Agency and Directionality in Development

Coordinator: Anya Plutynski, Washington University in St. Louis

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Anatomical structures of a mouse embryo visualized with fluorescent-colored staining. Photo © Centre for Genomic Regulation (CRG), by Jim Swoger, Juergen Mayer and Laura Quintana.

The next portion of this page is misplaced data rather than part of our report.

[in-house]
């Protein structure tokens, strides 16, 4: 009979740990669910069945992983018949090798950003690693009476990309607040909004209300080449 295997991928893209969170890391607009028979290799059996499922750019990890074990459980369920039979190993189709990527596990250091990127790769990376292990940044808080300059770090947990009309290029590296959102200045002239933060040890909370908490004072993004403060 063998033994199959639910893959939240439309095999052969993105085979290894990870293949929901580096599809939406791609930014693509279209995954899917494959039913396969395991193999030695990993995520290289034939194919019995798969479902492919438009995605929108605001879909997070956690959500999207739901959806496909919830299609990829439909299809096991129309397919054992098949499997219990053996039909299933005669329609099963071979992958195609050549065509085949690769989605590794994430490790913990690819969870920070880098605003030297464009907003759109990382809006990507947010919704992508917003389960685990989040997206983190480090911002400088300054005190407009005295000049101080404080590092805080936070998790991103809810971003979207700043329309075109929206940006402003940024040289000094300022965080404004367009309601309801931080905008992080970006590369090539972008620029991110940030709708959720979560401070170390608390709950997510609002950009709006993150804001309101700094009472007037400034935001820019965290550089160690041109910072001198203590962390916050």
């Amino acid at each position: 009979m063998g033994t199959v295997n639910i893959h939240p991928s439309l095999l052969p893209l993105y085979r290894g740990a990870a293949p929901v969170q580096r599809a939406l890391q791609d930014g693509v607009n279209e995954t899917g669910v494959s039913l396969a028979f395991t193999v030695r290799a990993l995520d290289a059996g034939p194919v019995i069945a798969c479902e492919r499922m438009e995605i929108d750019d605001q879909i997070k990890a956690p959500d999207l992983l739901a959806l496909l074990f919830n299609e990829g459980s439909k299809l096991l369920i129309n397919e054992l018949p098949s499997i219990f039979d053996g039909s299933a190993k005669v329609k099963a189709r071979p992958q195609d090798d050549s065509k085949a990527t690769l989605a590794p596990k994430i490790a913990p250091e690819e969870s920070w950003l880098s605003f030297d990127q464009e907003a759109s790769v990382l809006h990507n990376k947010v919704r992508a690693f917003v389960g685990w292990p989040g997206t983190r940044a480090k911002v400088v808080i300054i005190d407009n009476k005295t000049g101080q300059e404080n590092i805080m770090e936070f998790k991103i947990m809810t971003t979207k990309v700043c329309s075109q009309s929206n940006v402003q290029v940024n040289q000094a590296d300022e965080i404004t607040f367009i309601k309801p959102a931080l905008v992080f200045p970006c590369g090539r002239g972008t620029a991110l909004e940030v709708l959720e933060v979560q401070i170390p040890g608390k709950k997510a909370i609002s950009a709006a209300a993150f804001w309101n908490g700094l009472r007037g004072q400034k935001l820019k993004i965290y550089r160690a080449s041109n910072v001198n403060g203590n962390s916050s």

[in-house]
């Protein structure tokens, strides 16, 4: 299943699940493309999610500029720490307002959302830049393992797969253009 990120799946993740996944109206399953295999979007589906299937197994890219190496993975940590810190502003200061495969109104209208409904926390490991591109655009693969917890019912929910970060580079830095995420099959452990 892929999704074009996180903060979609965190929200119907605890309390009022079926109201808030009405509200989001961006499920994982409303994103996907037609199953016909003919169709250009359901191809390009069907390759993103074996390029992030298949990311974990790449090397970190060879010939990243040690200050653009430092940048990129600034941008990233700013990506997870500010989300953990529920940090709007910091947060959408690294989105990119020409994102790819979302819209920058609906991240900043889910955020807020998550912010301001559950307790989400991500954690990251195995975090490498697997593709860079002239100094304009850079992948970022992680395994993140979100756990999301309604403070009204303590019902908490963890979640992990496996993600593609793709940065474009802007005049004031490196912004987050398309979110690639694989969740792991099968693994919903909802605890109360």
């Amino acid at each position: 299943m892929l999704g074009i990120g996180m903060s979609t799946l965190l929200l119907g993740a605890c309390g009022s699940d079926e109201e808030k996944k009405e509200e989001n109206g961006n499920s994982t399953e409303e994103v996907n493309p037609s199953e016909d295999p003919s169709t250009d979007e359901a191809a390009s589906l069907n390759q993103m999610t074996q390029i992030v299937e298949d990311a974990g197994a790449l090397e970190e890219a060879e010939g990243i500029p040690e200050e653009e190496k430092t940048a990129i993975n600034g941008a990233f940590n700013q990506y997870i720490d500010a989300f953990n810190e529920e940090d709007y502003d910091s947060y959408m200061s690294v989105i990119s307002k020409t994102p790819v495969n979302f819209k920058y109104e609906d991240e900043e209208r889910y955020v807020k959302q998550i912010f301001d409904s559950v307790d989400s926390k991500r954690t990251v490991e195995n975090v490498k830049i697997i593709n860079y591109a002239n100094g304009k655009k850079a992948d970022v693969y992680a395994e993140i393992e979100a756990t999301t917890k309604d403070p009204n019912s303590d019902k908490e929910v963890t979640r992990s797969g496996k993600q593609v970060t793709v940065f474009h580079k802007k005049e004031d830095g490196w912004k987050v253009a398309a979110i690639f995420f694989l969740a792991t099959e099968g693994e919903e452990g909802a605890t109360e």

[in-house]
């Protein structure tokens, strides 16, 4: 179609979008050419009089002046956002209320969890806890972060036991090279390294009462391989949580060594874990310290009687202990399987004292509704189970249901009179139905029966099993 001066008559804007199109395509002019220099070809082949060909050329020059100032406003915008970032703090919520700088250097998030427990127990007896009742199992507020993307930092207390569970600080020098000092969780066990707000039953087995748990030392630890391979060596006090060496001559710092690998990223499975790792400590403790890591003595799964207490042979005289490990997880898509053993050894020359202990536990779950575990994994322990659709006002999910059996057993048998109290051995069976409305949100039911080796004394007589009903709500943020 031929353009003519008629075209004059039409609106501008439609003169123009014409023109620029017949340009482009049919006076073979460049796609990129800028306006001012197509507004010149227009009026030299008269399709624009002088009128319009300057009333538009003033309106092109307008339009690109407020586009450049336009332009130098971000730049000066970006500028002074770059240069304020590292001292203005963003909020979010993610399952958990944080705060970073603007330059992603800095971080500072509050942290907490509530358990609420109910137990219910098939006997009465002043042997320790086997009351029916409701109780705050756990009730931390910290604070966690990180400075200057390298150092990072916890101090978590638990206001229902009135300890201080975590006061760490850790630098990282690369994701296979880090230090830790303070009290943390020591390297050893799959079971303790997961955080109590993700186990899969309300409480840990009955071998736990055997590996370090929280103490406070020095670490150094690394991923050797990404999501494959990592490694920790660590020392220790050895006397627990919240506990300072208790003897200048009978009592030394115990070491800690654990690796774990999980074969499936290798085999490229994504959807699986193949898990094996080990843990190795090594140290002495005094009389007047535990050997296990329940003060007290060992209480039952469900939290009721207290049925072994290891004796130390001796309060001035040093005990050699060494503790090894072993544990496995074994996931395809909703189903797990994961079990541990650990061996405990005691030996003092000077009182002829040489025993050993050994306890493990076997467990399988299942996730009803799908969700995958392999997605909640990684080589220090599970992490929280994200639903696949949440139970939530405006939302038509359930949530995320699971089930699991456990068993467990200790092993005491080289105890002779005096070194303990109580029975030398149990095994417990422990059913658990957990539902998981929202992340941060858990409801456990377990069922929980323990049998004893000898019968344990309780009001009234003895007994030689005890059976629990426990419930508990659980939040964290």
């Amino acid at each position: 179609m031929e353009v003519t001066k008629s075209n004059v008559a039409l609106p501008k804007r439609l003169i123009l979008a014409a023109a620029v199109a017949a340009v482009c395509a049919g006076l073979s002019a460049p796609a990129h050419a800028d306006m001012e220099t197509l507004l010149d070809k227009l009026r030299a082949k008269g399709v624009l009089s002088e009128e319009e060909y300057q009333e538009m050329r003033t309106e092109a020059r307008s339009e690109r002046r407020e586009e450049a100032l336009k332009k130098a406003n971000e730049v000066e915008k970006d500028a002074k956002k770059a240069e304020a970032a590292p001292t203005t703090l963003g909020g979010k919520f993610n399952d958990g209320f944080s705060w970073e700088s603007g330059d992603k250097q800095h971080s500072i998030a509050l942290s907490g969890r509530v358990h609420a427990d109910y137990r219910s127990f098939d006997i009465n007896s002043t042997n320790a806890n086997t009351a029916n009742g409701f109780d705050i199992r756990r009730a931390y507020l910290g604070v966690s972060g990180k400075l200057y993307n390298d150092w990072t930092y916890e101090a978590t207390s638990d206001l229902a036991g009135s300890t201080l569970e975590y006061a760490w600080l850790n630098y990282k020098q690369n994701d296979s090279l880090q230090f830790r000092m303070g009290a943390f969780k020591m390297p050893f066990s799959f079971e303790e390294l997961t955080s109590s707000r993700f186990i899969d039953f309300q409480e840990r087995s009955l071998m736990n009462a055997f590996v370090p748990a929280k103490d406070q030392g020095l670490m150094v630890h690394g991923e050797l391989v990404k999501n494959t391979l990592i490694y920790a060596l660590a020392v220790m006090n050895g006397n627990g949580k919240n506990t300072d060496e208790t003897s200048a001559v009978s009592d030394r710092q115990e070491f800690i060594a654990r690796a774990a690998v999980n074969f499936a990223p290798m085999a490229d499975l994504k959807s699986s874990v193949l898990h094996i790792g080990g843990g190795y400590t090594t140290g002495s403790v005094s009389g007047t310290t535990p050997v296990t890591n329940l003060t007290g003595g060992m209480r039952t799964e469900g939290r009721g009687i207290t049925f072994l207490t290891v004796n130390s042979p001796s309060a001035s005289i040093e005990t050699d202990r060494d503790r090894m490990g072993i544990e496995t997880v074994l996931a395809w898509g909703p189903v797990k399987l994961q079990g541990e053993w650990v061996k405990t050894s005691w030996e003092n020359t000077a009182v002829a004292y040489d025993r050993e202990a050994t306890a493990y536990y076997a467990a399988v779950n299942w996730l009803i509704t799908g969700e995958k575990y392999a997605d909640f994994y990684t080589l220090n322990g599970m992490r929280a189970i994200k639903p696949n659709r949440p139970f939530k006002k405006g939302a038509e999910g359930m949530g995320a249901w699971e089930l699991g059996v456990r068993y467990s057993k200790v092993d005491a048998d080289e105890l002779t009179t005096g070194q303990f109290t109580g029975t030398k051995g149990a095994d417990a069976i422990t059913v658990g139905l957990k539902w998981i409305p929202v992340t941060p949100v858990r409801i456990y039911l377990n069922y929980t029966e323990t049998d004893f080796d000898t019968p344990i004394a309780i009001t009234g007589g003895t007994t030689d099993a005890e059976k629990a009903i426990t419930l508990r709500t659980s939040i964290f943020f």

Over the course of its development, an embryo experiences a staggering increase in apparent order and a trajectory towards characteristic outcomes, seemingly exhibiting goal-oriented directionality. Although biologists have been spectacularly successful in uncovering the molecular, cellular, and genetic underpinnings of development, major questions remain when embryos are regarded as integrated, goal-directed entities. Answering these questions requires interdisciplinary thinking at the interface of biology, the physical, mathematical and computational sciences, and philosophy. New formal models can help to foster novel conceptualizations of developmental robustness and directionality; new experimental platforms can facilitate empirical inquiry into the integration of parts and subsystems over developmental time.


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